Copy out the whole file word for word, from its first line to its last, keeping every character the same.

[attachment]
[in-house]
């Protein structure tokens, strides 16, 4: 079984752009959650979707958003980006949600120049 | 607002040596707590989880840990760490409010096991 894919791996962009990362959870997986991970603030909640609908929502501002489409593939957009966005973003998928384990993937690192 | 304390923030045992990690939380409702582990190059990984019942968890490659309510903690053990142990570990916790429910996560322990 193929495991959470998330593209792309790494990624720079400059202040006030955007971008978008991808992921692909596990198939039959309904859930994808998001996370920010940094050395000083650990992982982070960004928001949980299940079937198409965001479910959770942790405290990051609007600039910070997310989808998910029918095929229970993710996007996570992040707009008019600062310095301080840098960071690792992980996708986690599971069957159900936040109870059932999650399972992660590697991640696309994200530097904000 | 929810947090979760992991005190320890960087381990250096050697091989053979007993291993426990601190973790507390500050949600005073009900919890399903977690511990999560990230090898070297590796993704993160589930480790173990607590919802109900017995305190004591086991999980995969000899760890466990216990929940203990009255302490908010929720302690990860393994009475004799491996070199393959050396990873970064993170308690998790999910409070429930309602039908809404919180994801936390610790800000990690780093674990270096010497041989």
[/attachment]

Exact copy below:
[in-house]
């Protein structure tokens, strides 16, 4: 079984752009959650979707958003980006949600120049 | 607002040596707590989880840990760490409010096991 894919791996962009990362959870997986991970603030909640609908929502501002489409593939957009966005973003998928384990993937690192 | 304390923030045992990690939380409702582990190059990984019942968890490659309510903690053990142990570990916790429910996560322990 193929495991959470998330593209792309790494990624720079400059202040006030955007971008978008991808992921692909596990198939039959309904859930994808998001996370920010940094050395000083650990992982982070960004928001949980299940079937198409965001479910959770942790405290990051609007600039910070997310989808998910029918095929229970993710996007996570992040707009008019600062310095301080840098960071690792992980996708986690599971069957159900936040109870059932999650399972992660590697991640696309994200530097904000 | 929810947090979760992991005190320890960087381990250096050697091989053979007993291993426990601190973790507390500050949600005073009900919890399903977690511990999560990230090898070297590796993704993160589930480790173990607590919802109900017995305190004591086991999980995969000899760890466990216990929940203990009255302490908010929720302690990860393994009475004799491996070199393959050396990873970064993170308690998790999910409070429930309602039908809404919180994801936390610790800000990690780093674990270096010497041989």